by Patrick J. Michaels
We’ve long been fond of showing the satellite evidence for planetary greening caused by increasing carbon dioxide, particularly the work of Zhu et al.(2016):
Figure 1: Trends in Leaf Area Index around the planet. Note the units are in hundredths (10-2) of meters per square meter. An increase of 25 (Purple, right end of scale) is actually an annual change of .025 square meters per year. Note that the largest greenings are in fact over the South American, African, and Australasian tropical rainforests.
The variable usually shown is the Leaf Area Index (LAI), an interesting measure of vegetation density. A value of 1.00 means that one square meter of the sensed vegetation, if the leaves were spread out, would entirely cover a square meter.
Plants with exceedingly dense vegetation (think of your over-fertilized tomato plants by the end of summer) have LAI values far in excess of 1.0, and some, such as sparse grasslands, may be quite a bit less than 1.0, indicating the presence of a lot of bare ground.
A new paper by Simon Munier, of France’s Centre National de Recherches Météorologiques, and several co-authors, segregates satellite-sensed LAI data into different vegetation types, taken over the period 1999-2015. This allows the researchers to quantitatively determine the amount of greening that is taking place over time, depending upon the vegetation type.
A note on LAI: when applied to crop plants, it doesn’t necessarily directly correlate to the yield or productivity of the plant. Think about those over-fertilized tomatoes again. Gardeners often complain that they have huge vegetation masses (i.e. large LAI’s) but few fruit. However, if the vegetation in question is in fact consumed entirely as an agricultural product (think lettuce, for example) the LAI in fact is a direct measure of agricultural productivity.
The most common vegetation type on earth—grassland—is often agricultural in usage. Many are either directly grazed, or, as is the case for the most productive ones, harvested for hay which is then consumed when pasture is no longer growing enough to support cattle or sheep. Rapidly increasing grassland LAI values are therefore a very useful greening of the earth.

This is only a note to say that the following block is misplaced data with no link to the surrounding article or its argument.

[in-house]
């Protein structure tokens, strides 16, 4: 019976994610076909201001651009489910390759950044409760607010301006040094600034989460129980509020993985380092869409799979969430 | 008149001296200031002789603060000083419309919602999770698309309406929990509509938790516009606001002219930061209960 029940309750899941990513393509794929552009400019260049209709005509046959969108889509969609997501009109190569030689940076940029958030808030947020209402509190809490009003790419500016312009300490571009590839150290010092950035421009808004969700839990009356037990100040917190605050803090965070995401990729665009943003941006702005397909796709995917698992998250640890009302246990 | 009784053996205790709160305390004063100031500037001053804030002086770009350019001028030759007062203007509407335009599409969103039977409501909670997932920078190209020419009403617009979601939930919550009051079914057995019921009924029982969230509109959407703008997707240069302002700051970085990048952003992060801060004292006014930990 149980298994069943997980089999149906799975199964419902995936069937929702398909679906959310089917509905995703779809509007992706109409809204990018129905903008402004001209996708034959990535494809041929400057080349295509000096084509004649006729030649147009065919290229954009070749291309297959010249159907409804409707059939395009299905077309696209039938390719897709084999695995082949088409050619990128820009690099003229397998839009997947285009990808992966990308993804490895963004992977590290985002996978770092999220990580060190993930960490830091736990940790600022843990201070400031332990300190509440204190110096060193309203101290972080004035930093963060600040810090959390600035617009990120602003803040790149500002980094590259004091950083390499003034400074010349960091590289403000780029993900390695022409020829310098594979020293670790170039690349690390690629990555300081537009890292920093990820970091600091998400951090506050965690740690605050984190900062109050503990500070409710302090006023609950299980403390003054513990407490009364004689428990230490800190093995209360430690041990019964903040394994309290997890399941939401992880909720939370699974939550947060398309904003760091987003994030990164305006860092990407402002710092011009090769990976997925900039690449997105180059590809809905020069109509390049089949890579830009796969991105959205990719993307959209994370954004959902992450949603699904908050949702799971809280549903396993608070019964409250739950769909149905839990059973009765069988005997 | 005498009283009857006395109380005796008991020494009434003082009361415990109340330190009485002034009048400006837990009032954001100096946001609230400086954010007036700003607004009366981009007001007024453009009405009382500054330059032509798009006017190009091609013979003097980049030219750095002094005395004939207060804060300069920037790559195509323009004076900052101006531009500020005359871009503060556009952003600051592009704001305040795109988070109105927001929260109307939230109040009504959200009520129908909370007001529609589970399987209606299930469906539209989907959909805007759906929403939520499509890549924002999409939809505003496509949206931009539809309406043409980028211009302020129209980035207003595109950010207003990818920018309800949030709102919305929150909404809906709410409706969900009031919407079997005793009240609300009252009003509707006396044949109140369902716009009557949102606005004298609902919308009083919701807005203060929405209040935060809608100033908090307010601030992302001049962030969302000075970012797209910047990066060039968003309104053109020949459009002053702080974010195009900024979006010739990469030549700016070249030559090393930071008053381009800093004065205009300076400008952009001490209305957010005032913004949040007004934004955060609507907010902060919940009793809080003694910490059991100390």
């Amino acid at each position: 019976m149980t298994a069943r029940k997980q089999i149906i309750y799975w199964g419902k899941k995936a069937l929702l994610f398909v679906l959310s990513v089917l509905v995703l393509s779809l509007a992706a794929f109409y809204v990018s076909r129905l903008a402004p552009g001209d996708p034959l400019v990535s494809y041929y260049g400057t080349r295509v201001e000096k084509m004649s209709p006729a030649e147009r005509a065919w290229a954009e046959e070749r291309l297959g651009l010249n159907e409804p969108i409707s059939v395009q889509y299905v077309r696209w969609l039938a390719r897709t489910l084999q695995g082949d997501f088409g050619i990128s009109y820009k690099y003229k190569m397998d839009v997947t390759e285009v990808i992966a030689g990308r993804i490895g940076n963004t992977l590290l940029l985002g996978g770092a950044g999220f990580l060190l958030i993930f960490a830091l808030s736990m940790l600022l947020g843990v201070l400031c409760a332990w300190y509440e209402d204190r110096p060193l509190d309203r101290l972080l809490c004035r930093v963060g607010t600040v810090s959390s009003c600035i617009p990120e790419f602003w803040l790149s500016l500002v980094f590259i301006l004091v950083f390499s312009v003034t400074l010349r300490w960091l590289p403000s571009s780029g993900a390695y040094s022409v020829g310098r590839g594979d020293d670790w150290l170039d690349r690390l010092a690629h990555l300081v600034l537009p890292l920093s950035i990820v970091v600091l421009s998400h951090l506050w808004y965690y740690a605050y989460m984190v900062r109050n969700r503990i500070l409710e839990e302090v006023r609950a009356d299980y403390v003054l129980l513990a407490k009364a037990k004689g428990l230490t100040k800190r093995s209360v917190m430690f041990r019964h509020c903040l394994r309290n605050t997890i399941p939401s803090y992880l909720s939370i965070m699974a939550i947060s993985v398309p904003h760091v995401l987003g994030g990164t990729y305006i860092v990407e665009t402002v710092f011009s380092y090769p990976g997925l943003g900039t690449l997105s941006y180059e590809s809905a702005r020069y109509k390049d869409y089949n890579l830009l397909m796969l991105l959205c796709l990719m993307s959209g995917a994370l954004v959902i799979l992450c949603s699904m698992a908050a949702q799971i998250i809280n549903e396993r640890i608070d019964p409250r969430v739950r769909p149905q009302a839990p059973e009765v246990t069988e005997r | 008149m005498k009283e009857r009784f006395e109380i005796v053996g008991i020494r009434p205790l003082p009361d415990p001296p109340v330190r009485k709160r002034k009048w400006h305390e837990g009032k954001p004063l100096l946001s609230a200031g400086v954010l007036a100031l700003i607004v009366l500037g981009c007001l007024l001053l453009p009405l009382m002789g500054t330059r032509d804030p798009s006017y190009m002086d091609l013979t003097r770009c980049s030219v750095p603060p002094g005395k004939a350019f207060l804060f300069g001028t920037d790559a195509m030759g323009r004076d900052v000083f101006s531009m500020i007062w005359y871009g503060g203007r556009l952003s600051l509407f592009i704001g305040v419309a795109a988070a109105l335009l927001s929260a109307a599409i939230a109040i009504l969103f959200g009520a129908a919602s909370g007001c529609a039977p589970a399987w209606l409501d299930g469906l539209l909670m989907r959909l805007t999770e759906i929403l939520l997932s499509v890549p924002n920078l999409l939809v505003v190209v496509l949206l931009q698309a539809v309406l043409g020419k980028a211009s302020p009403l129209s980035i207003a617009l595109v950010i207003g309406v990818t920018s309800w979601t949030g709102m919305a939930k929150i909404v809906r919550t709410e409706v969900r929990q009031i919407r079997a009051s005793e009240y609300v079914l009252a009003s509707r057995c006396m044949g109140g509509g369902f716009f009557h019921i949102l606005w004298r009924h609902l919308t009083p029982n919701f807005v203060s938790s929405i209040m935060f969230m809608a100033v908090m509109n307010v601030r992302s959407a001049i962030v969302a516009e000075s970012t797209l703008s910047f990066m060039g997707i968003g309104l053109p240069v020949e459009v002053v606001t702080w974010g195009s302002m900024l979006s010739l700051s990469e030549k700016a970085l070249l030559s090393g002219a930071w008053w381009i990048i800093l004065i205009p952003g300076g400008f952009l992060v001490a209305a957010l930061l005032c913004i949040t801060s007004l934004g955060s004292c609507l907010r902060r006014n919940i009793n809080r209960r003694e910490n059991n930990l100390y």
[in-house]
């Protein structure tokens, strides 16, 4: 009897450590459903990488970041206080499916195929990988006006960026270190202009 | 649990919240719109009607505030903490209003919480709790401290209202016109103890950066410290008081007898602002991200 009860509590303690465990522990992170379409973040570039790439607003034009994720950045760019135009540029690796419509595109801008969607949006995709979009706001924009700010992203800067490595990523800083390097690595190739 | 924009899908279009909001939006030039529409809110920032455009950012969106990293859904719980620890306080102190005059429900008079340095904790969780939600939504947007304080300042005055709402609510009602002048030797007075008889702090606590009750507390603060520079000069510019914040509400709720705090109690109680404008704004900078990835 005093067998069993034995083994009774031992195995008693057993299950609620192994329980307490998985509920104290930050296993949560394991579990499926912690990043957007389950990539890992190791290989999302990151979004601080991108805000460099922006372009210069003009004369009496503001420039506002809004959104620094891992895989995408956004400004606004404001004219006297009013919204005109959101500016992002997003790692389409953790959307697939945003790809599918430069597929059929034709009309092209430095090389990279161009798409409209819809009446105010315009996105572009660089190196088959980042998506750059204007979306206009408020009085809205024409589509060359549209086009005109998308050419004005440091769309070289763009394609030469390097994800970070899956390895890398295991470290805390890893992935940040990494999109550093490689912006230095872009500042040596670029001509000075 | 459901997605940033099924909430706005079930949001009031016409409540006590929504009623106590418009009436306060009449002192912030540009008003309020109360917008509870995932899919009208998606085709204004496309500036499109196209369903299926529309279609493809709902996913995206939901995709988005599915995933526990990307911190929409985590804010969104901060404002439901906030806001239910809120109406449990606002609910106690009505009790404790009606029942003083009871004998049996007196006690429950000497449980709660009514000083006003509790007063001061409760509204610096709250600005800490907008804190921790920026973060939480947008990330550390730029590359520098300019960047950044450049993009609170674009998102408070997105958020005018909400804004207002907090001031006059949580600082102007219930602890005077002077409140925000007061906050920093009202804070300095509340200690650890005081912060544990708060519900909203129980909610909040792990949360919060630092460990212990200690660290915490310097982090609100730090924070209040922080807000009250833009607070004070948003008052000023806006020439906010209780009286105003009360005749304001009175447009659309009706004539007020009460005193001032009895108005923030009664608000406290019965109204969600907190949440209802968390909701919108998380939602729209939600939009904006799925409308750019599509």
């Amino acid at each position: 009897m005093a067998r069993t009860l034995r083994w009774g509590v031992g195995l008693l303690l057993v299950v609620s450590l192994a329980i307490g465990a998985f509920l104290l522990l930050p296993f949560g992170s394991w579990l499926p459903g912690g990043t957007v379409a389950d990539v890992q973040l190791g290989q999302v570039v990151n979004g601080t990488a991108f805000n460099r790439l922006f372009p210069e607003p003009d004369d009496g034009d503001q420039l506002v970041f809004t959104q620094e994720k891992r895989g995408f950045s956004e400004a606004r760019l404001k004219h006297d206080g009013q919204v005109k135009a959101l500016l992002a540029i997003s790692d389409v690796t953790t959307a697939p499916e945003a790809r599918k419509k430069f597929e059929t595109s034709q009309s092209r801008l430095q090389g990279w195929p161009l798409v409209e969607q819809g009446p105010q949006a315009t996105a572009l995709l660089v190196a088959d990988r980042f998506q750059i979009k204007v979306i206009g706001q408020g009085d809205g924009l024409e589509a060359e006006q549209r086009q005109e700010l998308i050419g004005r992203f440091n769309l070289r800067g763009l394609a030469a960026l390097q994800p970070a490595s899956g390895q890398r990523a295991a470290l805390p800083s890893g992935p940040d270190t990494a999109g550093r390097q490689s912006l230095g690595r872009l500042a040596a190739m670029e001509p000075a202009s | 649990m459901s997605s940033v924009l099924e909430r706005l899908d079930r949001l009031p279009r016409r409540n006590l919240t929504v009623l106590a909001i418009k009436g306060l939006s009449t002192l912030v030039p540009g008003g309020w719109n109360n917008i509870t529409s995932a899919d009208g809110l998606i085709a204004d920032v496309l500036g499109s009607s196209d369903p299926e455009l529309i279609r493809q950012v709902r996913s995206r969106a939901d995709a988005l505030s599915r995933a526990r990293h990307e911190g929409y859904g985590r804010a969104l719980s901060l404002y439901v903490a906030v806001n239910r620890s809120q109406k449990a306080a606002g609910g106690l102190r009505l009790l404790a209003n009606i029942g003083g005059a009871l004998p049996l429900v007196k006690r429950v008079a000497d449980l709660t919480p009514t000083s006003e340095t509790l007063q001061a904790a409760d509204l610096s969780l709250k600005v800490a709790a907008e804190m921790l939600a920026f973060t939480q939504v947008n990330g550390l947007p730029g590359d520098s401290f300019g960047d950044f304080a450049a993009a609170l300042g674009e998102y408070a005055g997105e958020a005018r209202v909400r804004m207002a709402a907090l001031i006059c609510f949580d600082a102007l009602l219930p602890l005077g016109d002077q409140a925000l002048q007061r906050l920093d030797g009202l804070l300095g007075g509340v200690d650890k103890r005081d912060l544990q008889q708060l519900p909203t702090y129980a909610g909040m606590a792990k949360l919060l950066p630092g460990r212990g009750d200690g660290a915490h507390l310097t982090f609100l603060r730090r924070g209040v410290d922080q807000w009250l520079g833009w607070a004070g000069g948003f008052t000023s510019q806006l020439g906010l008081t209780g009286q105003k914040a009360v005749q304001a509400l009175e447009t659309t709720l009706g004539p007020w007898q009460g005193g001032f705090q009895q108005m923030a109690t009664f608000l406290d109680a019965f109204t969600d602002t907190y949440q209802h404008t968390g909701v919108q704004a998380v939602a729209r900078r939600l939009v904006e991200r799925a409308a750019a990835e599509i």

Munier’s team divided the satellite data into that sensing broadleaf (deciduous) forests, evergreen forest types, summer and winter crops, and grasslands. Their 17-year time series provides average LAI values as well as temporal trends.
The cool part of the paper is its Figure 8, showing mean and trend values worldwide for the LAI in six vegetation types:
Figure 2: Average LAI value for the six vegetation types (given quantitatively in the lower left corner of each map) and the trend in LAI per year, on the right. The +/- is the spatial standard deviation, which is generally large because soil, terrain, and weather difference clearly influence LAI and vegetation health. Nonetheless, all the trend values are significant at the p-value<.01 These seemingly arcane figures reveal a spectacular greening of the world’s grasslands. See text for details.
The details are in the numbers. The average (1999-2015) grassland LAI is 0.55, meaning its ground cover worldwide averages less than complete. The trend, of 0.0279 square meters per year, is a remarkable 5.0% per year. Over the 17-year period of record, this means that grassland LAI increased by 85%. According to Munier et al., grassland, as the most common vegetation type, covers 31% of the global continental surface measured (Antarctica was not sampled). This is a remarkable greening.
The aforementioned Zhu et al. study performed a factor analysis to determine the causes. According to the paper,
Factorial simulations with multiple global ecosystem models suggest that CO2 fertilization effects explain 70% of the observed greening trend, followed by nitrogen deposition (9%), climate change (8%) and land cover change (LCC) (4%). CO2 fertilization effects explain most of the greening trends in the tropics, whereas climate change resulted in greening of the high latitudes and the Tibetan Plateau.
In other words, 78 [70 + 8] percent of observed planetary greening is caused by carbon dioxide and its effect upon climate.
We have repeatedly demonstrated (within here, for example) that about a half of a degree (C) of observed planetary warming is ascribable to anthropogenerated changes in the atmosphere. The main result appears to be a planet that is becoming so much greener that it is readily apparent from space.